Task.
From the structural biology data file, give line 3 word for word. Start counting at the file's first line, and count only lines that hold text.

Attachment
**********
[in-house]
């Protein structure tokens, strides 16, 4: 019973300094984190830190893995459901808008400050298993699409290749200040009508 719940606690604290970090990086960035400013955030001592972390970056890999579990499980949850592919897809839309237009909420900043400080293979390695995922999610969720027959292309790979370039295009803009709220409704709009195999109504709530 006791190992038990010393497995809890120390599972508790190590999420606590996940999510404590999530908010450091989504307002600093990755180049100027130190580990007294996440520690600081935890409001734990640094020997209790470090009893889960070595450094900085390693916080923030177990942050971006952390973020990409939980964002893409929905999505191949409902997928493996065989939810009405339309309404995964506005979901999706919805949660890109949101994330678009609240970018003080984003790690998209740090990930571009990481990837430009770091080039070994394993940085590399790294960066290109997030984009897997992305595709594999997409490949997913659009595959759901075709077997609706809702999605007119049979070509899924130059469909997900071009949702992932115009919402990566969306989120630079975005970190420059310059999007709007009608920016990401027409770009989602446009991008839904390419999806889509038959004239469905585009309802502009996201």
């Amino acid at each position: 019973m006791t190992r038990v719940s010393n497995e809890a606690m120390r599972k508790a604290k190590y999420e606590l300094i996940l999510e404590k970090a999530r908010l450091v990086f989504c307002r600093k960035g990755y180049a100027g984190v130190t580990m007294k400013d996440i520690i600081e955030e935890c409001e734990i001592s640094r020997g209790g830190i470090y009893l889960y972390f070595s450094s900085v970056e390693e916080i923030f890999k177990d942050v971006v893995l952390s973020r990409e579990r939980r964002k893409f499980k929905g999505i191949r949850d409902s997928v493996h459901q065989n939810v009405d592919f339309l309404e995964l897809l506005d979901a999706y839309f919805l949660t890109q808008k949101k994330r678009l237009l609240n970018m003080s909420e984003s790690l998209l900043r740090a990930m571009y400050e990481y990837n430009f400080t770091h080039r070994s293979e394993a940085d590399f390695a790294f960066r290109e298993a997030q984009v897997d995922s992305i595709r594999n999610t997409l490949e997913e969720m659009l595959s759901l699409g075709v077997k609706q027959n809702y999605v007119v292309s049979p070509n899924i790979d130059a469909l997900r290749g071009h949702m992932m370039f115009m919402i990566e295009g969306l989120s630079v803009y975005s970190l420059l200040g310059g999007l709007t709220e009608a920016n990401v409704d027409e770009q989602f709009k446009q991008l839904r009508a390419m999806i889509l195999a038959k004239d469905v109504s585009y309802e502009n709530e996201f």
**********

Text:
């Amino acid at each position: 019973m006791t190992r038990v719940s010393n497995e809890a606690m120390r599972k508790a604290k190590y999420e606590l300094i996940l999510e404590k970090a999530r908010l450091v990086f989504c307002r600093k960035g990755y180049a100027g984190v130190t580990m007294k400013d996440i520690i600081e955030e935890c409001e734990i001592s640094r020997g209790g830190i470090y009893l889960y972390f070595s450094s900085v970056e390693e916080i923030f890999k177990d942050v971006v893995l952390s973020r990409e579990r939980r964002k893409f499980k929905g999505i191949r949850d409902s997928v493996h459901q065989n939810v009405d592919f339309l309404e995964l897809l506005d979901a999706y839309f919805l949660t890109q808008k949101k994330r678009l237009l609240n970018m003080s909420e984003s790690l998209l900043r740090a990930m571009y400050e990481y990837n430009f400080t770091h080039r070994s293979e394993a940085d590399f390695a790294f960066r290109e298993a997030q984009v897997d995922s992305i595709r594999n999610t997409l490949e997913e969720m659009l595959s759901l699409g075709v077997k609706q027959n809702y999605v007119v292309s049979p070509n899924i790979d130059a469909l997900r290749g071009h949702m992932m370039f115009m919402i990566e295009g969306l989120s630079v803009y975005s970190l420059l200040g310059g999007l709007t709220e009608a920016n990401v409704d027409e770009q989602f709009k446009q991008l839904r009508a390419m999806i889509l195999a038959k004239d469905v109504s585009y309802e502009n709530e996201f």